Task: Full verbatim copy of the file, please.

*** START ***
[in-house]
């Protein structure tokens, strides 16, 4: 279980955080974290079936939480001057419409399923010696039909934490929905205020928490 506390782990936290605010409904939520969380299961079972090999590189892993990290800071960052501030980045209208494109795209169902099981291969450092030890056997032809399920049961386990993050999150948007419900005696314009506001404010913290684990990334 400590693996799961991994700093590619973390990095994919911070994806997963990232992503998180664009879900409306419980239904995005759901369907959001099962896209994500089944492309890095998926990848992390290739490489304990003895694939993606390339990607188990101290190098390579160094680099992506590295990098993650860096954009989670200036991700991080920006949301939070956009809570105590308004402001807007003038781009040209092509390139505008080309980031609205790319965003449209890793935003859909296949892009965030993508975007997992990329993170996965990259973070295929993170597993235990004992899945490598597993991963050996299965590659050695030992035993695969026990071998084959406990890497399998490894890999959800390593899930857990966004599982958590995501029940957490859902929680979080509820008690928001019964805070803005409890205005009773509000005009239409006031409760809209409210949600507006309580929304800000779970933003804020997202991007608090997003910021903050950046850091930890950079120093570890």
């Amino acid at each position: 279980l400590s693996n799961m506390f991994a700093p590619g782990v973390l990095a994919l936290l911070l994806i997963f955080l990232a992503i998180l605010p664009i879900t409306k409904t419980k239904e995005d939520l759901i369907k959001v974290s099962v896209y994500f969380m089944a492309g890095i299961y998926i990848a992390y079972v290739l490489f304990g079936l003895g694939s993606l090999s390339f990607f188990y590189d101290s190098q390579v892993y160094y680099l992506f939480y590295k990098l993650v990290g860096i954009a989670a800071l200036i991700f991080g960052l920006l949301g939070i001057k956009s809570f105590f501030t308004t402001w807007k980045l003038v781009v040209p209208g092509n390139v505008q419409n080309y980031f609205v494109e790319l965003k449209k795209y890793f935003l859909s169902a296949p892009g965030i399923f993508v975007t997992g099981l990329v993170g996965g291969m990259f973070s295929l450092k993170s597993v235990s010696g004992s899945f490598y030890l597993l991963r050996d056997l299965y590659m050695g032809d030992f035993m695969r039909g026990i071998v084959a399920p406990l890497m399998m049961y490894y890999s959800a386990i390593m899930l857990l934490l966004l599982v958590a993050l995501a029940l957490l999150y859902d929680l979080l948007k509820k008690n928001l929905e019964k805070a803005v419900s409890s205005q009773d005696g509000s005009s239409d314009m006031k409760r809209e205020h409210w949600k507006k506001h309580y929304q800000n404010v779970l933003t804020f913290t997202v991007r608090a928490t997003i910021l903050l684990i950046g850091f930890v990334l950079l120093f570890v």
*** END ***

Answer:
[in-house]
């Protein structure tokens, strides 16, 4: 279980955080974290079936939480001057419409399923010696039909934490929905205020928490 506390782990936290605010409904939520969380299961079972090999590189892993990290800071960052501030980045209208494109795209169902099981291969450092030890056997032809399920049961386990993050999150948007419900005696314009506001404010913290684990990334 400590693996799961991994700093590619973390990095994919911070994806997963990232992503998180664009879900409306419980239904995005759901369907959001099962896209994500089944492309890095998926990848992390290739490489304990003895694939993606390339990607188990101290190098390579160094680099992506590295990098993650860096954009989670200036991700991080920006949301939070956009809570105590308004402001807007003038781009040209092509390139505008080309980031609205790319965003449209890793935003859909296949892009965030993508975007997992990329993170996965990259973070295929993170597993235990004992899945490598597993991963050996299965590659050695030992035993695969026990071998084959406990890497399998490894890999959800390593899930857990966004599982958590995501029940957490859902929680979080509820008690928001019964805070803005409890205005009773509000005009239409006031409760809209409210949600507006309580929304800000779970933003804020997202991007608090997003910021903050950046850091930890950079120093570890």
């Amino acid at each position: 279980l400590s693996n799961m506390f991994a700093p590619g782990v973390l990095a994919l936290l911070l994806i997963f955080l990232a992503i998180l605010p664009i879900t409306k409904t419980k239904e995005d939520l759901i369907k959001v974290s099962v896209y994500f969380m089944a492309g890095i299961y998926i990848a992390y079972v290739l490489f304990g079936l003895g694939s993606l090999s390339f990607f188990y590189d101290s190098q390579v892993y160094y680099l992506f939480y590295k990098l993650v990290g860096i954009a989670a800071l200036i991700f991080g960052l920006l949301g939070i001057k956009s809570f105590f501030t308004t402001w807007k980045l003038v781009v040209p209208g092509n390139v505008q419409n080309y980031f609205v494109e790319l965003k449209k795209y890793f935003l859909s169902a296949p892009g965030i399923f993508v975007t997992g099981l990329v993170g996965g291969m990259f973070s295929l450092k993170s597993v235990s010696g004992s899945f490598y030890l597993l991963r050996d056997l299965y590659m050695g032809d030992f035993m695969r039909g026990i071998v084959a399920p406990l890497m399998m049961y490894y890999s959800a386990i390593m899930l857990l934490l966004l599982v958590a993050l995501a029940l957490l999150y859902d929680l979080l948007k509820k008690n928001l929905e019964k805070a803005v419900s409890s205005q009773d005696g509000s005009s239409d314009m006031k409760r809209e205020h409210w949600k507006k506001h309580y929304q800000n404010v779970l933003t804020f913290t997202v991007r608090a928490t997003i910021l903050l684990i950046g850091f930890v990334l950079l120093f570890v």